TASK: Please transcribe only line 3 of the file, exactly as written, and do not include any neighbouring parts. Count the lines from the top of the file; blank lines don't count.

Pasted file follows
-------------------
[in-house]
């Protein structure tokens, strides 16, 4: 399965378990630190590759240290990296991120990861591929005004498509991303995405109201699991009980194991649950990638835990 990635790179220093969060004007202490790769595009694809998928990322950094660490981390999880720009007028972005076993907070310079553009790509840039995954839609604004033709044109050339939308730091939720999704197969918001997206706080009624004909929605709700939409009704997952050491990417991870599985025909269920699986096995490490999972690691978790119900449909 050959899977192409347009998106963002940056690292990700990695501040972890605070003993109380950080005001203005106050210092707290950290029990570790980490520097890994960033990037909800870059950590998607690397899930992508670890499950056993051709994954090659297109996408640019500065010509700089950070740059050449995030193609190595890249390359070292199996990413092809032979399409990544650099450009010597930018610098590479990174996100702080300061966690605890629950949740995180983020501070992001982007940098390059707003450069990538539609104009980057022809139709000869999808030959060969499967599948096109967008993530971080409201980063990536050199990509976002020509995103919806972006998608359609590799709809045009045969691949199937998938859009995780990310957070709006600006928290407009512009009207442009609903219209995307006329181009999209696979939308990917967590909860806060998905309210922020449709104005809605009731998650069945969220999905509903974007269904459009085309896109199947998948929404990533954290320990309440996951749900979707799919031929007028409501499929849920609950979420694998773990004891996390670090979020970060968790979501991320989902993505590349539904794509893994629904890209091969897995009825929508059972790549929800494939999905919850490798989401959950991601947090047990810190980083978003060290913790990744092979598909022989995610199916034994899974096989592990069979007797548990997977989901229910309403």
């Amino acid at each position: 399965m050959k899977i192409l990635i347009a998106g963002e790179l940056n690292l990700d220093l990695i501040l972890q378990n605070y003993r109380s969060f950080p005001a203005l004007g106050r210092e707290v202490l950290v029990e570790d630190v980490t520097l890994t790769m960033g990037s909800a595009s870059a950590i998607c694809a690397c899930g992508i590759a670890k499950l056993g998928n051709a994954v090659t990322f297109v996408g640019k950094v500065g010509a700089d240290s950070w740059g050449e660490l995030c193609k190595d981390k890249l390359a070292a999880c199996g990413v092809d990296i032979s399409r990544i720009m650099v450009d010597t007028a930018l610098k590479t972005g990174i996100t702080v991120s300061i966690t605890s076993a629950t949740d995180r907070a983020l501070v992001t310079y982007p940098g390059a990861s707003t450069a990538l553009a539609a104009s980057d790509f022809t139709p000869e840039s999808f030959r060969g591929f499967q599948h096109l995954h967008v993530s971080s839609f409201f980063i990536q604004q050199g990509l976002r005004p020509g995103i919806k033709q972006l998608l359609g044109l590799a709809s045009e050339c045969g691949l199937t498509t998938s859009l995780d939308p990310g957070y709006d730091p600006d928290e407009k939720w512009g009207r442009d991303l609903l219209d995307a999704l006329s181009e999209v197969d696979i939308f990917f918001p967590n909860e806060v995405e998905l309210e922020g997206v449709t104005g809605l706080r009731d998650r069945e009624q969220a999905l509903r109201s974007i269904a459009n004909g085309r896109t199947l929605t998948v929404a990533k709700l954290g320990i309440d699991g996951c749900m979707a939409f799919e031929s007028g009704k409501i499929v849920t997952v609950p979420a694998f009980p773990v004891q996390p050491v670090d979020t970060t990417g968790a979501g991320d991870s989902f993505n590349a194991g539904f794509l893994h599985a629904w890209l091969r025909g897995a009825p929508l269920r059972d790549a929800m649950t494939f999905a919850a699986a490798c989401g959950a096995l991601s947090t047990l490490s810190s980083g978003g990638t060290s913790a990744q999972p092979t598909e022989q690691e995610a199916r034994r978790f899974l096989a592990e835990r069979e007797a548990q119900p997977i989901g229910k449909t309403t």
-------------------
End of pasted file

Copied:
């Amino acid at each position: 399965m050959k899977i192409l990635i347009a998106g963002e790179l940056n690292l990700d220093l990695i501040l972890q378990n605070y003993r109380s969060f950080p005001a203005l004007g106050r210092e707290v202490l950290v029990e570790d630190v980490t520097l890994t790769m960033g990037s909800a595009s870059a950590i998607c694809a690397c899930g992508i590759a670890k499950l056993g998928n051709a994954v090659t990322f297109v996408g640019k950094v500065g010509a700089d240290s950070w740059g050449e660490l995030c193609k190595d981390k890249l390359a070292a999880c199996g990413v092809d990296i032979s399409r990544i720009m650099v450009d010597t007028a930018l610098k590479t972005g990174i996100t702080v991120s300061i966690t605890s076993a629950t949740d995180r907070a983020l501070v992001t310079y982007p940098g390059a990861s707003t450069a990538l553009a539609a104009s980057d790509f022809t139709p000869e840039s999808f030959r060969g591929f499967q599948h096109l995954h967008v993530s971080s839609f409201f980063i990536q604004q050199g990509l976002r005004p020509g995103i919806k033709q972006l998608l359609g044109l590799a709809s045009e050339c045969g691949l199937t498509t998938s859009l995780d939308p990310g957070y709006d730091p600006d928290e407009k939720w512009g009207r442009d991303l609903l219209d995307a999704l006329s181009e999209v197969d696979i939308f990917f918001p967590n909860e806060v995405e998905l309210e922020g997206v449709t104005g809605l706080r009731d998650r069945e009624q969220a999905l509903r109201s974007i269904a459009n004909g085309r896109t199947l929605t998948v929404a990533k709700l954290g320990i309440d699991g996951c749900m979707a939409f799919e031929s007028g009704k409501i499929v849920t997952v609950p979420a694998f009980p773990v004891q996390p050491v670090d979020t970060t990417g968790a979501g991320d991870s989902f993505n590349a194991g539904f794509l893994h599985a629904w890209l091969r025909g897995a009825p929508l269920r059972d790549a929800m649950t494939f999905a919850a699986a490798c989401g959950a096995l991601s947090t047990l490490s810190s980083g978003g990638t060290s913790a990744q999972p092979t598909e022989q690691e995610a199916r034994r978790f899974l096989a592990e835990r069979e007797a548990q119900p997977i989901g229910k449909t309403t």